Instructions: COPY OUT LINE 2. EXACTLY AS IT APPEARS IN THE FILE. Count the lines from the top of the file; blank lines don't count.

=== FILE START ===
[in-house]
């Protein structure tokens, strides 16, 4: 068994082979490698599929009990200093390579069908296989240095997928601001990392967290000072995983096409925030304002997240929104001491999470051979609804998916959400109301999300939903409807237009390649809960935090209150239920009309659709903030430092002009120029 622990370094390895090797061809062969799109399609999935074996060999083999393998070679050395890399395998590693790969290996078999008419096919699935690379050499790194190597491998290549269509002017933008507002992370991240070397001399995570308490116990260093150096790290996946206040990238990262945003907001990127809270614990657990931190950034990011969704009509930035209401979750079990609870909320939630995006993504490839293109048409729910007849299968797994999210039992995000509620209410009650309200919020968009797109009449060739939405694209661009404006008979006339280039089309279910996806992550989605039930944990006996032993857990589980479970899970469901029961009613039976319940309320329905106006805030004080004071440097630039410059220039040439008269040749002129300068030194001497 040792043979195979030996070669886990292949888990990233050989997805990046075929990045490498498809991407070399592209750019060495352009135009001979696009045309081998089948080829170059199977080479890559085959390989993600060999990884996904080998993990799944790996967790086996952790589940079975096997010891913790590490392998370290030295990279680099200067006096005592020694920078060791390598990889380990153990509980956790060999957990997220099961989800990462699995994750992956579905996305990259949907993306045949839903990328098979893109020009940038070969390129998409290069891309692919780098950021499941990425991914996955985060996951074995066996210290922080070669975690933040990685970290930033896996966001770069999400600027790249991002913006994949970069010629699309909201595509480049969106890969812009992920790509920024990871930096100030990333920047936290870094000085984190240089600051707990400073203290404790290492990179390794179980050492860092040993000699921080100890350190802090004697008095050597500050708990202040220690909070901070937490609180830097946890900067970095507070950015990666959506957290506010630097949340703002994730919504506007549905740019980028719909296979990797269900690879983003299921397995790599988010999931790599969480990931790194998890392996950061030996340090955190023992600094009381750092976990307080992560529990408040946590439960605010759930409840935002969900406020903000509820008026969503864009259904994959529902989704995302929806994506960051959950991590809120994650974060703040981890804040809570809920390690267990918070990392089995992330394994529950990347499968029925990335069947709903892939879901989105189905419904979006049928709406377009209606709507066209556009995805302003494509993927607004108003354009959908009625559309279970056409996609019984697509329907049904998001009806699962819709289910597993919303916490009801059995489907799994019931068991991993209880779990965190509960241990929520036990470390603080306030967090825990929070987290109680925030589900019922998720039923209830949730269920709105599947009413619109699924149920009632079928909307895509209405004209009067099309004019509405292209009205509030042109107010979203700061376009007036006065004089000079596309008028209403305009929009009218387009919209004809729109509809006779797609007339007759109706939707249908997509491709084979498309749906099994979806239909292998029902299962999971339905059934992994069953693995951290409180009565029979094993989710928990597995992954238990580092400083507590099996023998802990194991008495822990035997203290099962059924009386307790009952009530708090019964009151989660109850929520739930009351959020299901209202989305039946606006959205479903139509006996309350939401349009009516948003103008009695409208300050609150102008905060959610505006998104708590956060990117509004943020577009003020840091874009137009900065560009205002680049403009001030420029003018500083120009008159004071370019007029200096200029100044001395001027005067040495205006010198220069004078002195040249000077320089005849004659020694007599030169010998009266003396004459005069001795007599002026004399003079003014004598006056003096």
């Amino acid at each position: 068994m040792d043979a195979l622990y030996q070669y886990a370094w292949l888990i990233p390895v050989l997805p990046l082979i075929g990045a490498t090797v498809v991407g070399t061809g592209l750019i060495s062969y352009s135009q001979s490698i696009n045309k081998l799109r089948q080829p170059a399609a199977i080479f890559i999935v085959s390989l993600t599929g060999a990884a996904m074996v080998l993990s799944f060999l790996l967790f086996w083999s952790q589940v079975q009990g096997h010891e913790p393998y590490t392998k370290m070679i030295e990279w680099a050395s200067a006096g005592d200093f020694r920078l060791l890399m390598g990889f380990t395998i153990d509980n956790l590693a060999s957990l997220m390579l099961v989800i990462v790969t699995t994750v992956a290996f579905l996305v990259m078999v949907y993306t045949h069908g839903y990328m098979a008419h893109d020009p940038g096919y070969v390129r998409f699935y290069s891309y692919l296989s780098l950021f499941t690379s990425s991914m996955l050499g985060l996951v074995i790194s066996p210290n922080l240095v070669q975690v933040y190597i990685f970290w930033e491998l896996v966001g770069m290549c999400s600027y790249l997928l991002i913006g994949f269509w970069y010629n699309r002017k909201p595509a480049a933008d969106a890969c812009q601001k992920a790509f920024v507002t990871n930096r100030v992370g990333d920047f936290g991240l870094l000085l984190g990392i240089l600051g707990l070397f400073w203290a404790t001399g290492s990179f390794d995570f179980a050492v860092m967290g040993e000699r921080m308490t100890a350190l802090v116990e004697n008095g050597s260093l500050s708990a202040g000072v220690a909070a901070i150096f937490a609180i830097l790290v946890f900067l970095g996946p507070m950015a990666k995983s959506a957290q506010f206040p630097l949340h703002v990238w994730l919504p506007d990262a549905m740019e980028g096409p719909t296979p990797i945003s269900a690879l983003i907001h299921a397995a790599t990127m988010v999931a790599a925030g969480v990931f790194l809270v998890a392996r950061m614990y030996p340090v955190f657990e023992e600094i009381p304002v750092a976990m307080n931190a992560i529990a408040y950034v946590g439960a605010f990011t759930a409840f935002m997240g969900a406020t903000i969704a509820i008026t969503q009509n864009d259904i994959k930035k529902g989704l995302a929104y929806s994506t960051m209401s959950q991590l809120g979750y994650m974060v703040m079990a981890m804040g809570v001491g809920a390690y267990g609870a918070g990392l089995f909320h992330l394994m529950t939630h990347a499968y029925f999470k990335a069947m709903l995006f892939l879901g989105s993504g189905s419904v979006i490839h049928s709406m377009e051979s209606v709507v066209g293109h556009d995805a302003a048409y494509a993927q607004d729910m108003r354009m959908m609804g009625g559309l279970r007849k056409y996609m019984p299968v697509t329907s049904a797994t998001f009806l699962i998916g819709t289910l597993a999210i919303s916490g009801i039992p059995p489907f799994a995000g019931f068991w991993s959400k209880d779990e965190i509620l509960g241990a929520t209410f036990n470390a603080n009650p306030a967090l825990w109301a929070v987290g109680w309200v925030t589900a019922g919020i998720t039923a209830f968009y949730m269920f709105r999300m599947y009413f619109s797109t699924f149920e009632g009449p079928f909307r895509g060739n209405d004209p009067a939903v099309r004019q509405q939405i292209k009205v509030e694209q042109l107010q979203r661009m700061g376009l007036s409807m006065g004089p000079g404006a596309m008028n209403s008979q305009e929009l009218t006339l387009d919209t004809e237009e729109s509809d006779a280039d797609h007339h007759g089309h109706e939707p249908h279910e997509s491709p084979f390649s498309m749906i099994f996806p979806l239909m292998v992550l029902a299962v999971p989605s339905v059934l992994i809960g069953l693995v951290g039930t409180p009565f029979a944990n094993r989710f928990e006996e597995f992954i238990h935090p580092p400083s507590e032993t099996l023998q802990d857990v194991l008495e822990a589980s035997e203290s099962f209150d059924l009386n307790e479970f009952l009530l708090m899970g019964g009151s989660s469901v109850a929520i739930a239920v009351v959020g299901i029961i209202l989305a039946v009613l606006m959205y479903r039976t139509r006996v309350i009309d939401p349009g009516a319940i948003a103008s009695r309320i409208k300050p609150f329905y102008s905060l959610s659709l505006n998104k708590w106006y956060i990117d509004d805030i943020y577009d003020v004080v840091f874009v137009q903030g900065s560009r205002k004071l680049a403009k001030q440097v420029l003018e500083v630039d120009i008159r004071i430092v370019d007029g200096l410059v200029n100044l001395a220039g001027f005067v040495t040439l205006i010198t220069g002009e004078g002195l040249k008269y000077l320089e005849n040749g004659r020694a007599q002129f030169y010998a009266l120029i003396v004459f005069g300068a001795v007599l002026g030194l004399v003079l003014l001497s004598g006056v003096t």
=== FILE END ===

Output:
């Protein structure tokens, strides 16, 4: 068994082979490698599929009990200093390579069908296989240095997928601001990392967290000072995983096409925030304002997240929104001491999470051979609804998916959400109301999300939903409807237009390649809960935090209150239920009309659709903030430092002009120029 622990370094390895090797061809062969799109399609999935074996060999083999393998070679050395890399395998590693790969290996078999008419096919699935690379050499790194190597491998290549269509002017933008507002992370991240070397001399995570308490116990260093150096790290996946206040990238990262945003907001990127809270614990657990931190950034990011969704009509930035209401979750079990609870909320939630995006993504490839293109048409729910007849299968797994999210039992995000509620209410009650309200919020968009797109009449060739939405694209661009404006008979006339280039089309279910996806992550989605039930944990006996032993857990589980479970899970469901029961009613039976319940309320329905106006805030004080004071440097630039410059220039040439008269040749002129300068030194001497 040792043979195979030996070669886990292949888990990233050989997805990046075929990045490498498809991407070399592209750019060495352009135009001979696009045309081998089948080829170059199977080479890559085959390989993600060999990884996904080998993990799944790996967790086996952790589940079975096997010891913790590490392998370290030295990279680099200067006096005592020694920078060791390598990889380990153990509980956790060999957990997220099961989800990462699995994750992956579905996305990259949907993306045949839903990328098979893109020009940038070969390129998409290069891309692919780098950021499941990425991914996955985060996951074995066996210290922080070669975690933040990685970290930033896996966001770069999400600027790249991002913006994949970069010629699309909201595509480049969106890969812009992920790509920024990871930096100030990333920047936290870094000085984190240089600051707990400073203290404790290492990179390794179980050492860092040993000699921080100890350190802090004697008095050597500050708990202040220690909070901070937490609180830097946890900067970095507070950015990666959506957290506010630097949340703002994730919504506007549905740019980028719909296979990797269900690879983003299921397995790599988010999931790599969480990931790194998890392996950061030996340090955190023992600094009381750092976990307080992560529990408040946590439960605010759930409840935002969900406020903000509820008026969503864009259904994959529902989704995302929806994506960051959950991590809120994650974060703040981890804040809570809920390690267990918070990392089995992330394994529950990347499968029925990335069947709903892939879901989105189905419904979006049928709406377009209606709507066209556009995805302003494509993927607004108003354009959908009625559309279970056409996609019984697509329907049904998001009806699962819709289910597993919303916490009801059995489907799994019931068991991993209880779990965190509960241990929520036990470390603080306030967090825990929070987290109680925030589900019922998720039923209830949730269920709105599947009413619109699924149920009632079928909307895509209405004209009067099309004019509405292209009205509030042109107010979203700061376009007036006065004089000079596309008028209403305009929009009218387009919209004809729109509809006779797609007339007759109706939707249908997509491709084979498309749906099994979806239909292998029902299962999971339905059934992994069953693995951290409180009565029979094993989710928990597995992954238990580092400083507590099996023998802990194991008495822990035997203290099962059924009386307790009952009530708090019964009151989660109850929520739930009351959020299901209202989305039946606006959205479903139509006996309350939401349009009516948003103008009695409208300050609150102008905060959610505006998104708590956060990117509004943020577009003020840091874009137009900065560009205002680049403009001030420029003018500083120009008159004071370019007029200096200029100044001395001027005067040495205006010198220069004078002195040249000077320089005849004659020694007599030169010998009266003396004459005069001795007599002026004399003079003014004598006056003096």